Montauk Community Notes, August 21


You know you’re coming to the end of the season when the Women’s Guild of Montauk Community Church holds its yearly half-price rummage sale. For the last two Saturdays in August, the 24th and 31st, from 9 a.m. to noon, all clothing is half price, also linens. We Montaukers are dedicated to recycling. Why throw something out if it still can be put to use by someone else?

This Thursday, August 22, is the grand finale of FamilyFest’s summer events at the Montauk Playhouse. At 7 p.m. the Harlem Hoopsters will perform their fancy dribbling and footwork routines. The program incorporates music and choreography by professional athletes who’ll demonstrate the “art of basketball.” Tickets, which are $15 per person, are available online at, by calling 668-1124, at Willow gift shop and at the door.

Those who know me well will be amused to read I learned to drive in the deserted parking lot of the Montauk Manor, back in 1974, when the manor was a derelict wreck. By the time I returned to Montauk in the early ’90s, the manor had been rehabilitated, but the Montauk Playhouse still looked like a haunted ruin. The playhouse has come a long way since then, for which Montauk is deservedly proud, but the work’s not yet complete.

I had an interesting conversation with Joy Hear at a celebratory gathering at the home of Dan and Gail Murphy on Saturday evening.

Because the playhouse summer gala takes place at about the same date as the anniversary of the day the Hears met, it’s their tradition to celebrate their special day at the gala. “How else could we have such a festive occasion with dining and dancing, and see all our friends too,” Joy asked, with a laugh.

Ms. Hear mentioned, however, that the main focus of fundraisers like the gala is to raise money for the playhouse pool and aquatics center, which is still on the drawing board. Several other guests expressed concern that at the rate things are going the pool won’t be completed in time for their own children’s use.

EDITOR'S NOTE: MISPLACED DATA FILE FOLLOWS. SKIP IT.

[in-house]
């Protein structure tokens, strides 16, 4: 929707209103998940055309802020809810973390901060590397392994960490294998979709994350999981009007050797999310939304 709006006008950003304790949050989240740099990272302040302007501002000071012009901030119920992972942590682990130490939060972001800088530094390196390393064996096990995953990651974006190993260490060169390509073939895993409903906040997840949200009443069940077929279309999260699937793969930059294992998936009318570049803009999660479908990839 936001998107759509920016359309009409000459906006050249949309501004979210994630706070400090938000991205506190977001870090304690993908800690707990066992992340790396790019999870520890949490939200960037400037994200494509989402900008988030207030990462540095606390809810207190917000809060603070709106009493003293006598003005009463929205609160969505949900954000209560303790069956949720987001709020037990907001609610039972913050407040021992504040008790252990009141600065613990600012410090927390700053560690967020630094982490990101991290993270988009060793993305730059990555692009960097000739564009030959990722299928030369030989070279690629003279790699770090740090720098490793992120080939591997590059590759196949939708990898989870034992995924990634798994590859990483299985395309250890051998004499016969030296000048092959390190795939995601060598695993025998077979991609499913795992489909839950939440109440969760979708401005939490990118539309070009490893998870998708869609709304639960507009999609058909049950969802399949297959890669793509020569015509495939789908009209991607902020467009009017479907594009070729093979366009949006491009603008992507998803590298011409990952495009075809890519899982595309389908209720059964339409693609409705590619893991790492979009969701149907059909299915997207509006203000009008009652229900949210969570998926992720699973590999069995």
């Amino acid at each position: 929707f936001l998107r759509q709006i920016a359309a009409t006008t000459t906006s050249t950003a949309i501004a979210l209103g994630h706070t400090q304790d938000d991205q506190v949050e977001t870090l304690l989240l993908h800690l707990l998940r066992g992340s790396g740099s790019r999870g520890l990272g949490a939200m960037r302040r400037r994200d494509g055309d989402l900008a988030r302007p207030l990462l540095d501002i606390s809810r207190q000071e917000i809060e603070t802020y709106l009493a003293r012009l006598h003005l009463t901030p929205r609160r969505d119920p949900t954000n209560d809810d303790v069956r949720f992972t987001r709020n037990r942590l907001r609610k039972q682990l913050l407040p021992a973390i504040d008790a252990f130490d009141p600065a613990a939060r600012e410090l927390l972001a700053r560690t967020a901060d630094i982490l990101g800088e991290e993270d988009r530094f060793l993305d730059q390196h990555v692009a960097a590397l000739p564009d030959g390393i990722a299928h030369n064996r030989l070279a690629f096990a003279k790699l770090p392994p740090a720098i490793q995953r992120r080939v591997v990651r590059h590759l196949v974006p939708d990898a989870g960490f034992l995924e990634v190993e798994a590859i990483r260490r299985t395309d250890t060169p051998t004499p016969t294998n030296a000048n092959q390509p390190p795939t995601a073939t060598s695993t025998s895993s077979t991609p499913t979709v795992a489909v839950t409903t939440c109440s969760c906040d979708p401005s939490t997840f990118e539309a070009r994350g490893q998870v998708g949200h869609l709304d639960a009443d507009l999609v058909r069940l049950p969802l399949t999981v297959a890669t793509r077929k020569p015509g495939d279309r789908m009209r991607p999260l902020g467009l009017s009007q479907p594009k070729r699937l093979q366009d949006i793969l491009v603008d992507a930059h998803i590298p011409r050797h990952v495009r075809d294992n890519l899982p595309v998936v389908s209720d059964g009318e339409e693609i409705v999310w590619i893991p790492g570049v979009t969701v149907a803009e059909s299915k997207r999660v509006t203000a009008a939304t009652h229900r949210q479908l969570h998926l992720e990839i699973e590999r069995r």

According to Joy, about $2.5 million has been raised for the aquatics center, only a little over half of what’s needed to bring the project to life. Montauk needs the help of generous benefactors because as everyone knows, learning to swim is important for Montauk kids, surrounded as we are by water.

Conversations at Montauk gatherings always drift toward the ever-increasing expense of living in this wonderful place we call home.

At this gathering celebrating Gail Murphy’s return to health and the burning of the Murphys’ mortgage, I spotted many folks who make life here in Montauk possible; teachers, librarians, EMT volunteers and firefighters, carpenters, store owners, clerks and lighthouse volunteers, a school bus driver, a social worker, Reverend Bill Hoffmann and wife Val; none of us in the position to act as “philanthropist.”

Mansions proliferate around Lake Montauk and the oceanfront; big places with five or more bedrooms and luxury cars in the drive, yet we still don’t have a public indoor swimming pool where year-round our kids can learn to swim and perhaps add swimming to their Montauk School curriculum.

Please help us build our aquatic center. Our kids need it.

In the meantime, children’s librarian Julie Anne Korpi plans to cool off the younger set with “Sidewalk Chalk Art and Snow Cone Ices” at the library, Monday, August 26, at 4 p.m. All ages and artistic abilities invited.

Monday library story times continue at 10 a.m. Children, along with their caregivers, can listen to stories, sing and make crafts. The crafts are designed for preschool-age children. Children’s programs at the library are free and you can sign up for the library’s email list for program reminders and updates.

I’ve had a great time attending many of the cultural programs at the Montauk Library this summer. Perhaps I’ve seen you there?

On Saturday I was entranced by the Long Island Mandolin Quartet, a group of lovely ladies strumming perfectly, both American folk songs like Stephen Foster’s “Old Folks at Home (Swanee River)” and Italian classics with familiar melodies sung by soprano Lucille Bjornby. When not singing, Ms. Bjornby performed as second mandolinist. Victoria Gleicher on mandola and Roasalie Kuras, guitarist, also contributed to the quartet.